JJ: lol, your post made me laugh. I can tell you still love the film. Incidentally I did a quick search on Fuji Reala and the reviews are phenomenal. At the present I'm really focusing on black and whites, but I have a penchant for timed exposures, and after viewing this one site (I just searched for the link but apparently I lost it), I am really wanting to do some in colour at night. When the time comes I hope I can find this beloved Reala you recommend, thanks! In particular, its apparently unaffected by metal hallide lighting, which is neat. Im picturing star trails, lots of black, an architectural subject and some colour highlights...

Jon: Thanks for the welcome, this is a really great community on this forum and I appreciate it. I agree with you on the question of mutual exclusivity. I would probably buy a pentax digital body that works with my lenses to speed up the learning curve a little and to dabble in HDR and other photoshop driven methods... if only I could afford to do both. As someone that went back to school, I am in loathesome exclusivity, lol. Why not bring out the ole Spotmatic? I'd like to see your pics if you do.

Incidentally though, I find too many people kicking great things to the curb in the name of "progress"... maybe I am a new-era-luddite, maybe I've read too many Isaac Asimov novels...

For instance, my turntable: I love handling the records nicely, placing the needle carefully, getting up to flip the disc, caring for the storage and displaying my records. Just handling it all... its like that desire to pet a cheetah instead of just seeing him in his enclosure. I also like the continuity of analog sound and I marvel at the ingenuity of the device. Its not that its better than using youtube on my mac and using my fiber-optic connection to my high-tech pioneer receiver, but I just think it has its own merits.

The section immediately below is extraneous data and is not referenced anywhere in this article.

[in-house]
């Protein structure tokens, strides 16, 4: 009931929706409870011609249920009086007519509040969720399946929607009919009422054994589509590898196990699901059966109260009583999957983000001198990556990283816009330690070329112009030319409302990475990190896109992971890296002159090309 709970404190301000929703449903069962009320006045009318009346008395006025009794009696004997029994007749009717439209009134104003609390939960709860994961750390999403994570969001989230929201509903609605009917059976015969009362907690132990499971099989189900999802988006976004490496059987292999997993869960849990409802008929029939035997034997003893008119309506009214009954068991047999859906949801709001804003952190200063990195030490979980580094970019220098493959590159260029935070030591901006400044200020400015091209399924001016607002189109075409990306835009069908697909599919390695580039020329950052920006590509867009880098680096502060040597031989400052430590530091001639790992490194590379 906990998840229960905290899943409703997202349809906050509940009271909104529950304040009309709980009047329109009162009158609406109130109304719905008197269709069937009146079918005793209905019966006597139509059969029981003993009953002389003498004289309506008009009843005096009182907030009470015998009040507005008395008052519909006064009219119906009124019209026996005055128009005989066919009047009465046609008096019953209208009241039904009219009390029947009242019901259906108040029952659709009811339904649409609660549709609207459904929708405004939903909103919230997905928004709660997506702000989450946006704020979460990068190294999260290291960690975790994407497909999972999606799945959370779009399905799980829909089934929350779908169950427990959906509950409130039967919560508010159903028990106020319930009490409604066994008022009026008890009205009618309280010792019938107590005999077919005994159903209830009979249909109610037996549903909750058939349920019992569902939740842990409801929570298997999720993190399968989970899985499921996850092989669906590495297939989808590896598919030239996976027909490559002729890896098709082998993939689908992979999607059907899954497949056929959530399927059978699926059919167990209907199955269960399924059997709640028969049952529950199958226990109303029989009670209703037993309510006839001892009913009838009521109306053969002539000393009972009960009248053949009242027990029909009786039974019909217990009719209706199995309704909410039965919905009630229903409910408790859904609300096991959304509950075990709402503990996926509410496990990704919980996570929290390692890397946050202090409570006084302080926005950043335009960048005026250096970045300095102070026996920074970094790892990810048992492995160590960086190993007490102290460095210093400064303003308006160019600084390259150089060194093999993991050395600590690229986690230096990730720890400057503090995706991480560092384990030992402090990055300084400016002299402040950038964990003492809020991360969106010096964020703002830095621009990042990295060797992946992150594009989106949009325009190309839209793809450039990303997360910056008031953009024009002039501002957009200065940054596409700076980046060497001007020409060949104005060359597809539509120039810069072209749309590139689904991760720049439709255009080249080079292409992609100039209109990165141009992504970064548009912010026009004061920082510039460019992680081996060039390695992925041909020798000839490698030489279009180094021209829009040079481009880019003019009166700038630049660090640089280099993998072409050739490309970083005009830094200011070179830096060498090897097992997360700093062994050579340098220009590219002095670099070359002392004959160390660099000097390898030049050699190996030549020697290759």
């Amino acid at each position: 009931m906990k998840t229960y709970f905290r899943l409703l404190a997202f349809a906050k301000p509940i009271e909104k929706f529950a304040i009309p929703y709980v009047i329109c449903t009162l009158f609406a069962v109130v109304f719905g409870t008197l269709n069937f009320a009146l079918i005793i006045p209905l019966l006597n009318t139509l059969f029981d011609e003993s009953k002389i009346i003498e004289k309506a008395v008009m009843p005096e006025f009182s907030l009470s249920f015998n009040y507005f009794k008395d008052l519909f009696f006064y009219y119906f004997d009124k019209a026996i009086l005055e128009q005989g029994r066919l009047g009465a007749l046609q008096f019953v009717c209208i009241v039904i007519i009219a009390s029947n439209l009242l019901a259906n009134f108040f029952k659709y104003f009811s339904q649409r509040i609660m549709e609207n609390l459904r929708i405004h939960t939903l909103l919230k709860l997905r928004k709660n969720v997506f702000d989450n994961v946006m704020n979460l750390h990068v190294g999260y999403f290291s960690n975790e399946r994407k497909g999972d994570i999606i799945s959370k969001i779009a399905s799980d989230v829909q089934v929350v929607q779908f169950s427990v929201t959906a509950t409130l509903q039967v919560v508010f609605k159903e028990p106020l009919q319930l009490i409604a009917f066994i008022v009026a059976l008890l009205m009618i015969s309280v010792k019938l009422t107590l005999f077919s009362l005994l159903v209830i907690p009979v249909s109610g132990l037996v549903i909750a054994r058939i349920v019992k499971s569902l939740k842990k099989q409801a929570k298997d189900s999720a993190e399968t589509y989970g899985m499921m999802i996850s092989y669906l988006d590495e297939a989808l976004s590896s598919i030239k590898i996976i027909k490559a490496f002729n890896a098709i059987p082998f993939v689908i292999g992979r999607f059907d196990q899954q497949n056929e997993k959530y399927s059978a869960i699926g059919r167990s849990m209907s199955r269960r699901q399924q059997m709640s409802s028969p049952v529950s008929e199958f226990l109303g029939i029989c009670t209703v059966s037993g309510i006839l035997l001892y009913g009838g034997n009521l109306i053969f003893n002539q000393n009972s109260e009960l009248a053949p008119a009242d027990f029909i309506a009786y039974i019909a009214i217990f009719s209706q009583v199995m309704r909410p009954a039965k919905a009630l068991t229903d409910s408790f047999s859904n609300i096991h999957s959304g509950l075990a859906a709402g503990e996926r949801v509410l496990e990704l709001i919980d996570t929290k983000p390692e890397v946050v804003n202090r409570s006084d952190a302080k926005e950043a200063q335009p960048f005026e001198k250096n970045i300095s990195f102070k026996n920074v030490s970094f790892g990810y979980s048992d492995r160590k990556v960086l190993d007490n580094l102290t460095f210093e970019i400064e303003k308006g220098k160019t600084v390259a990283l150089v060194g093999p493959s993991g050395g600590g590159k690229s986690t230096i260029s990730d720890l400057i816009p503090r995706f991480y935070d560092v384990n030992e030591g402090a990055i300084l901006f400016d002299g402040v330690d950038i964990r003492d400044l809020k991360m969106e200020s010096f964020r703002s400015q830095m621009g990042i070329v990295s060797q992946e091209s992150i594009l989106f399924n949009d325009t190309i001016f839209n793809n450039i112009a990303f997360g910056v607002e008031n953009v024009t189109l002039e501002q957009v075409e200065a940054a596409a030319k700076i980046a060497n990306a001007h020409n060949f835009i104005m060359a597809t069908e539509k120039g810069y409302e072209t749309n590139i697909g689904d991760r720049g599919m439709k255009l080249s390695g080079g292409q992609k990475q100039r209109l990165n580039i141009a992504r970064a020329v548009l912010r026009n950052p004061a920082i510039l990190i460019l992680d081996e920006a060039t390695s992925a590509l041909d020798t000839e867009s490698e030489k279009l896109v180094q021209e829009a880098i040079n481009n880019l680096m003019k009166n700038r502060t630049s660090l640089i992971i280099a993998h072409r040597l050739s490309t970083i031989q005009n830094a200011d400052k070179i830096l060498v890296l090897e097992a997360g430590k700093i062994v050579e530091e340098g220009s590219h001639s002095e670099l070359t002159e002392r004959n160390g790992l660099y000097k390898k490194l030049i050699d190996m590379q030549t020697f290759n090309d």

I also have a 1932 scott squirrel motorcycle that has so much going for it that modern machines do not. I love the fact that the manual tells you how to remove carbonization from the pistons, instead of telling you your complex electronics WILL DIE if you so much as attempt to change your own battery. Paying 100 bucks to some jerk at Honda with a "car-computer" to reset the sensors... ITS JUST A BATTERY. Even tire changes require this now due to pressure sensors.

If I won 50 million dollars, I would buy a Brough Superior (*drool*), a large format film camera, a dog (*drool*... BUTnot one of those Japanese electronic backflip ones) and the biggest most sophisticated TV money could buy.

I just think that for 50 bucks, you can pick up a pentax ME or similar and have a great experience. Billion dollar marketing campaigns should not have the power to kill film, LP's, your bank account or simple mechanical autos... I like human contact AND forums. For anyone reading this, I encourage one of two things:

1) Enjoy your "old" film stuff AND the new jazz.

2) Liquidate all pentax film equipment to me for dirt cheap. I am prepared to offer pennies on the dollar.

Thanks to those that responded to my thread here, this is a very respectable forum, and Im thankful someone at 500px recommended it to me.

Kind Regards,

01-01-2012, 11:21 AM   #5
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Join Date: Jan 2012
Posts: 2
Hi Dave, I'm here for the very same reasons. I've spent 6 months looking for a digital camera that will give me the film 'experience', and force me to think in those terms. Finally, I came to the conclusion that I should just shoot film while it's still here! I can hunt for the digital equivalent once 35mm is dead and buried.

All the best,